Researchers from the Paul Scherrer Institute (PSI) and ETH Zurich have investigated the feasibility of achieving climate-neutral air travel by 2050. Their findings, published in Nature Communications, suggest that solely replacing traditional fuels with sustainable alternatives is not enough; a reduction in air traffic is also necessary.
The European Union and Switzerland share the goal of achieving climate neutrality by 2050. The aviation sector, accounting for 3.5% of global warming, must contribute to this target. However, simply addressing carbon emissions from flights themselves falls short of addressing the entire climate impact. Non-CO2 effects, such as particulate matter and nitrogen oxides, contribute significantly to the greenhouse effect of aviation.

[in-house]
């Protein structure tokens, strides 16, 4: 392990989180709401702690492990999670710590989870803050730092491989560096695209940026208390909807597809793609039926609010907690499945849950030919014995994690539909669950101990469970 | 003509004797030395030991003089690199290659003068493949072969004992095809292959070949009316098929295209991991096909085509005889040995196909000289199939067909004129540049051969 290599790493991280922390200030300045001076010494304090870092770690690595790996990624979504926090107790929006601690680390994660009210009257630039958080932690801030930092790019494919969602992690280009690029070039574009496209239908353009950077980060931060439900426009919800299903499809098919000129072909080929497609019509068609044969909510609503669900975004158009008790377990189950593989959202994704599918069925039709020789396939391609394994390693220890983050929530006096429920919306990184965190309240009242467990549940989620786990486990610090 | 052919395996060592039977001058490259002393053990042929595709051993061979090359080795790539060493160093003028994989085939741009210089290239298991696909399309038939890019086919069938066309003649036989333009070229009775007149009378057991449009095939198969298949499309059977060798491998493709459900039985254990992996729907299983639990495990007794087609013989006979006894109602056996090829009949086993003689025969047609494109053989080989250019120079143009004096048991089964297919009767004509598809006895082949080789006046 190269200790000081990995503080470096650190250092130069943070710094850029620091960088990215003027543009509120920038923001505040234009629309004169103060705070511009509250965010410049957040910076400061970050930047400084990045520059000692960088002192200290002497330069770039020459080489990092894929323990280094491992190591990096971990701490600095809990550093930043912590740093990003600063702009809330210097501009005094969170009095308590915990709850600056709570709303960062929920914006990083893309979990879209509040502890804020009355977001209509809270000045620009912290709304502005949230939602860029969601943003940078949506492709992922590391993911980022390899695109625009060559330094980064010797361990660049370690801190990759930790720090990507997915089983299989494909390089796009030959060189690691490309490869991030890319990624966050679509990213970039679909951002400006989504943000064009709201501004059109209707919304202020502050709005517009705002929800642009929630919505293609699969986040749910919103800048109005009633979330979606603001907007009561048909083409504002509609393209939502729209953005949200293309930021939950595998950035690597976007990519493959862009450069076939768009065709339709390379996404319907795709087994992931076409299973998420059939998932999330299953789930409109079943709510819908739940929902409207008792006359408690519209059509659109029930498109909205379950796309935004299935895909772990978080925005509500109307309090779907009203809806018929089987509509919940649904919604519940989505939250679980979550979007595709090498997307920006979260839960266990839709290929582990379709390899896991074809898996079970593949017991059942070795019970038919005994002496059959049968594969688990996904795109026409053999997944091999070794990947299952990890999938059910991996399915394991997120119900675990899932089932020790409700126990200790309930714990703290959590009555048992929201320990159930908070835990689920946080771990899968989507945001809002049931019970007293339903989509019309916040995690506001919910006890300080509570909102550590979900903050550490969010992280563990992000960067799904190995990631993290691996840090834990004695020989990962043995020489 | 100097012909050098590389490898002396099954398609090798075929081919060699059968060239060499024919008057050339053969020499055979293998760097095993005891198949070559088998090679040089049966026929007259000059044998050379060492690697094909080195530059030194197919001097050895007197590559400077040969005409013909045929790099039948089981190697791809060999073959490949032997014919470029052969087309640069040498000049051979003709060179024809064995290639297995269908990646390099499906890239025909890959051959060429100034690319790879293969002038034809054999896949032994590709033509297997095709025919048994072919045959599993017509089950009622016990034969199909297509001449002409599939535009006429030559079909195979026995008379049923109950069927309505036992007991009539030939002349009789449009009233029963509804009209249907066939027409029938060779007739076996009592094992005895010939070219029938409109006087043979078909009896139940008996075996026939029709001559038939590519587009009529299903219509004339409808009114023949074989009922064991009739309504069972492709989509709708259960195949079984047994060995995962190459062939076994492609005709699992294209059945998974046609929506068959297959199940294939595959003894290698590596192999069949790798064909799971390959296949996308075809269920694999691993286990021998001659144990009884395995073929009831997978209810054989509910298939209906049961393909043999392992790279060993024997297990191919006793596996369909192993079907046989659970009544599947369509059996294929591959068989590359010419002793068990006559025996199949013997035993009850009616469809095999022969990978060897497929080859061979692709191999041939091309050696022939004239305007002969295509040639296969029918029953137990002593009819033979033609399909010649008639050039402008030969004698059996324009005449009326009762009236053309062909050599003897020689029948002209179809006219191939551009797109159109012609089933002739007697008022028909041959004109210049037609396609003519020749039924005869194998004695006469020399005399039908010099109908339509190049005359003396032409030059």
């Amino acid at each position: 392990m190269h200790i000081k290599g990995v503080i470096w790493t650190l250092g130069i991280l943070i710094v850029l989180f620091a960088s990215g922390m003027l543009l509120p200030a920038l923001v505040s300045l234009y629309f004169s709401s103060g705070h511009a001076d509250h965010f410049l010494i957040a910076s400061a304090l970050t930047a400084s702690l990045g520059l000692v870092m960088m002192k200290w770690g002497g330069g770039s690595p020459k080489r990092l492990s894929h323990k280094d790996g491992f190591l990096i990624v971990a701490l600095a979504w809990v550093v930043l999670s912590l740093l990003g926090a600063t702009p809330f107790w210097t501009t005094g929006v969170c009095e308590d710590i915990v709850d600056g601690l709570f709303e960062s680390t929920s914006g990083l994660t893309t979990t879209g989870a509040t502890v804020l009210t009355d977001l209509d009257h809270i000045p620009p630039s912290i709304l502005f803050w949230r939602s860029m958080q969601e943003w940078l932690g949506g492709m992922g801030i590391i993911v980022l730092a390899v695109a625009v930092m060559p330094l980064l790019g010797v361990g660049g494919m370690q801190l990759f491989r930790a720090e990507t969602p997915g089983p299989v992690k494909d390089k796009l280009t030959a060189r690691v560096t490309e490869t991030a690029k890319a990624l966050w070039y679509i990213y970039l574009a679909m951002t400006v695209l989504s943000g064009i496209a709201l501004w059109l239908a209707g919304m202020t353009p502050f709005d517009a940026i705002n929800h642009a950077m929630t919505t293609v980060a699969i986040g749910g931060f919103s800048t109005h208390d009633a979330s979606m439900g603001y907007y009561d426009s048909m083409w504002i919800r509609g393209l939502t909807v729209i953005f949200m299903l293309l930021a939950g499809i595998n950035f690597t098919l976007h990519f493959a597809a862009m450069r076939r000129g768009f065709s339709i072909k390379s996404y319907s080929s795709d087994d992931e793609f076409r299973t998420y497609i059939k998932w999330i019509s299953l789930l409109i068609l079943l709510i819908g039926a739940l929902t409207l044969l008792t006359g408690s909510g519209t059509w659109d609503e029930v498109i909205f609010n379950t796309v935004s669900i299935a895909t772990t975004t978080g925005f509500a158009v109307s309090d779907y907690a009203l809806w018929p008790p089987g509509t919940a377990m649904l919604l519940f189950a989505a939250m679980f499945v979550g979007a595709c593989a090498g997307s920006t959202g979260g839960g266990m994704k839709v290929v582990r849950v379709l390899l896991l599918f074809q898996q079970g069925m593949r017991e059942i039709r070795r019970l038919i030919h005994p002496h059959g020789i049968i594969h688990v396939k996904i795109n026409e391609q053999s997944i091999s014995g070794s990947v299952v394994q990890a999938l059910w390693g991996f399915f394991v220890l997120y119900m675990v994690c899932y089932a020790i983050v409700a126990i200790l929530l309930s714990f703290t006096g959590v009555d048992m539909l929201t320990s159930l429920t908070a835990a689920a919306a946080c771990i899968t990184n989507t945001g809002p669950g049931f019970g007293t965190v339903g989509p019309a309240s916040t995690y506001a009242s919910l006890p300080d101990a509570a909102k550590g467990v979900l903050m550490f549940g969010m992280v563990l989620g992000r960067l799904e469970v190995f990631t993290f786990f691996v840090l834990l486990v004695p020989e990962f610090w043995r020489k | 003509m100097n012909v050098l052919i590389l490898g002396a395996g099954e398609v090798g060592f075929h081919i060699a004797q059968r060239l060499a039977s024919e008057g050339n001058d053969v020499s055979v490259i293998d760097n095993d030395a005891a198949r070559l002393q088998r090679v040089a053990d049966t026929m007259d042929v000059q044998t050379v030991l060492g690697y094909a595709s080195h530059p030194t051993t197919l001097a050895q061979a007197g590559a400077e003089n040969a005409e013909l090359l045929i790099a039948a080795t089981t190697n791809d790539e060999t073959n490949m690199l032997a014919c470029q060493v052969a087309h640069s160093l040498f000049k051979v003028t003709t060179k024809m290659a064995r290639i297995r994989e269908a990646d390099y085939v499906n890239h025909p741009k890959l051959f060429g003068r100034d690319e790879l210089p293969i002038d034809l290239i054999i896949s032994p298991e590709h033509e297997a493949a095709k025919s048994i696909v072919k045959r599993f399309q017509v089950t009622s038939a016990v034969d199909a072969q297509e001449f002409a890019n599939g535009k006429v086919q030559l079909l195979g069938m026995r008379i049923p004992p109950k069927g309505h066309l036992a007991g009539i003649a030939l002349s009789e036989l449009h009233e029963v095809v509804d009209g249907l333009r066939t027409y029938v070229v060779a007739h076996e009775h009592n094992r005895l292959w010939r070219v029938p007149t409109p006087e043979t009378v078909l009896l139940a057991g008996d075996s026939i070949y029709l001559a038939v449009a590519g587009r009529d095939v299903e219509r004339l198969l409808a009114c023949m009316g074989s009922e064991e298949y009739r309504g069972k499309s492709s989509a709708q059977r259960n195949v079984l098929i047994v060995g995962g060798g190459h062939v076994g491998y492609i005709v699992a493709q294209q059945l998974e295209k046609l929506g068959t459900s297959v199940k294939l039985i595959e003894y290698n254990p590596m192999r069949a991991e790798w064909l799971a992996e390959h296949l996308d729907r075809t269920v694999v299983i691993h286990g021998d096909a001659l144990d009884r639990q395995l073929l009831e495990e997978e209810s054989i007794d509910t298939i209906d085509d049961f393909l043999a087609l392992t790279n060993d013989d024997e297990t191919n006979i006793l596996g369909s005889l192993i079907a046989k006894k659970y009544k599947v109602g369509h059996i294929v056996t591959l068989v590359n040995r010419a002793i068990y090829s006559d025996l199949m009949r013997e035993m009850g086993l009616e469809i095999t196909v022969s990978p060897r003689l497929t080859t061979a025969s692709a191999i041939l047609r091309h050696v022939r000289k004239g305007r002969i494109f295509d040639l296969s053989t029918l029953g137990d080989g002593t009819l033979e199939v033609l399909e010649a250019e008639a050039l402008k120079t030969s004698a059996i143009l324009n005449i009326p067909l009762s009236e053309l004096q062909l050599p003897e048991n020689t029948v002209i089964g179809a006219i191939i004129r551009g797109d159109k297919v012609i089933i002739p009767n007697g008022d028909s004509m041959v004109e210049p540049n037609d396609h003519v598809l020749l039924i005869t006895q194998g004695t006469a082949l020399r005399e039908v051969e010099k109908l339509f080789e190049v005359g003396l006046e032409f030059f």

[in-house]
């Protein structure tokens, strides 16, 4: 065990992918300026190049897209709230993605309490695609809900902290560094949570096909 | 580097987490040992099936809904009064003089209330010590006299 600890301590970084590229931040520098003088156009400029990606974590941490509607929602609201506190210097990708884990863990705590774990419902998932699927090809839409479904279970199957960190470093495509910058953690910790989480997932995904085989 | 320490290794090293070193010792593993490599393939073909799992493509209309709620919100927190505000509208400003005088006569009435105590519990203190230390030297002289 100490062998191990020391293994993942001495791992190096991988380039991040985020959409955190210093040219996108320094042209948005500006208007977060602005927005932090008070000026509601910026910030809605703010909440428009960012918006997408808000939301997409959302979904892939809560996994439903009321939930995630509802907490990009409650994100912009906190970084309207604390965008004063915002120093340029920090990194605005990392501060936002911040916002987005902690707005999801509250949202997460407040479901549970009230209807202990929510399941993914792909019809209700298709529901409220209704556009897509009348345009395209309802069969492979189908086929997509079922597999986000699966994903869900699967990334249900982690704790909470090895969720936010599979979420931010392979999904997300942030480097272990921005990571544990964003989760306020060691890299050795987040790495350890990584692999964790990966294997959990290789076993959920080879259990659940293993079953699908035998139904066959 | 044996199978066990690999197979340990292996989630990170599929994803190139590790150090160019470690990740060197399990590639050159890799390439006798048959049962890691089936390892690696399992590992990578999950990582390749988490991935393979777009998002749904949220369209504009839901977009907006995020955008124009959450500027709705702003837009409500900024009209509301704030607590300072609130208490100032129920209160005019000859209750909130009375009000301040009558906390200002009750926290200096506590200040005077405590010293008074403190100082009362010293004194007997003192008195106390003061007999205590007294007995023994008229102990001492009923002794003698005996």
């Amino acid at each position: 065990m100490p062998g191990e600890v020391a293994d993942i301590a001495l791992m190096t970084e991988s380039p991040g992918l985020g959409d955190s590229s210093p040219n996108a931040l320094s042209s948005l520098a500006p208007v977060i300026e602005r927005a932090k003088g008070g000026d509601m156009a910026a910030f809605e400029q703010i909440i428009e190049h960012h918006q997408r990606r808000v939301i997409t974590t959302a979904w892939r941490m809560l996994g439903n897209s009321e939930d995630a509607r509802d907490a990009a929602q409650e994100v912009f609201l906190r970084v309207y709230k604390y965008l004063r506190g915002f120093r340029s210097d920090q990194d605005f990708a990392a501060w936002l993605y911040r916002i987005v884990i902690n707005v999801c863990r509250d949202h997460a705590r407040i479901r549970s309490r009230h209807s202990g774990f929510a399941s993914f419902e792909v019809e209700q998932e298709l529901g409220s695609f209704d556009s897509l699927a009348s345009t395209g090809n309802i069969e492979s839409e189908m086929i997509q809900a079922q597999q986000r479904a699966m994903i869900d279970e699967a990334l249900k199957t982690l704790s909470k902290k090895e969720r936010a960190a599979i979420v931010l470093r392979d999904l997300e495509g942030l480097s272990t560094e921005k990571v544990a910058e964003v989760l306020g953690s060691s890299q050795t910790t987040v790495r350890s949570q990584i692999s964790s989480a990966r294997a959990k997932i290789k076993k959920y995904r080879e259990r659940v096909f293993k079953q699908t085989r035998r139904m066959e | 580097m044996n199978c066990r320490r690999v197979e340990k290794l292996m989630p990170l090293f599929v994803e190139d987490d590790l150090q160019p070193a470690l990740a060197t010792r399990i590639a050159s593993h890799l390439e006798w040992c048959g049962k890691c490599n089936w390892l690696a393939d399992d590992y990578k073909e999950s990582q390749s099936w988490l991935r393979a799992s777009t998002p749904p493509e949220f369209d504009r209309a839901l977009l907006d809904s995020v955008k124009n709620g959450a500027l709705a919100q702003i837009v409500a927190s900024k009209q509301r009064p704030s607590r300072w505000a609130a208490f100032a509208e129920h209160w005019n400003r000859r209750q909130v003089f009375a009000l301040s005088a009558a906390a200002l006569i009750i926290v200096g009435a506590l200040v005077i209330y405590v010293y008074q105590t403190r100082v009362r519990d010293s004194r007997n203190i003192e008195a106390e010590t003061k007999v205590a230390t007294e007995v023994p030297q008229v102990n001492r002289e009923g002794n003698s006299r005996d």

The study emphasizes the importance of considering these non-CO2 effects and reducing air traffic to achieve climate neutrality. Climate-friendly fuels and carbon capture and storage technologies alone cannot meet the target. The researchers propose a yearly reduction of 0.8% in air traffic if conventional fuels are used, or 0.4% if sustainable fuels derived from renewable energy sources are adopted.
Sustainable Aviation Fuel (SAF), synthetic kerosene produced from CO2 and water, is a promising alternative to traditional fuels. SAF, when produced using renewable energy, can be almost carbon-neutral. However, its production requires more resources and is significantly more expensive than conventional kerosene.
While achieving climate-neutral flying poses challenges, the study highlights the potential to combine reduced air traffic and improved infrastructure to reach the target by 2050. It calls for a comprehensive approach that addresses both CO2 emissions and non-CO2 effects to effectively mitigate the aviation sector’s impact on climate change.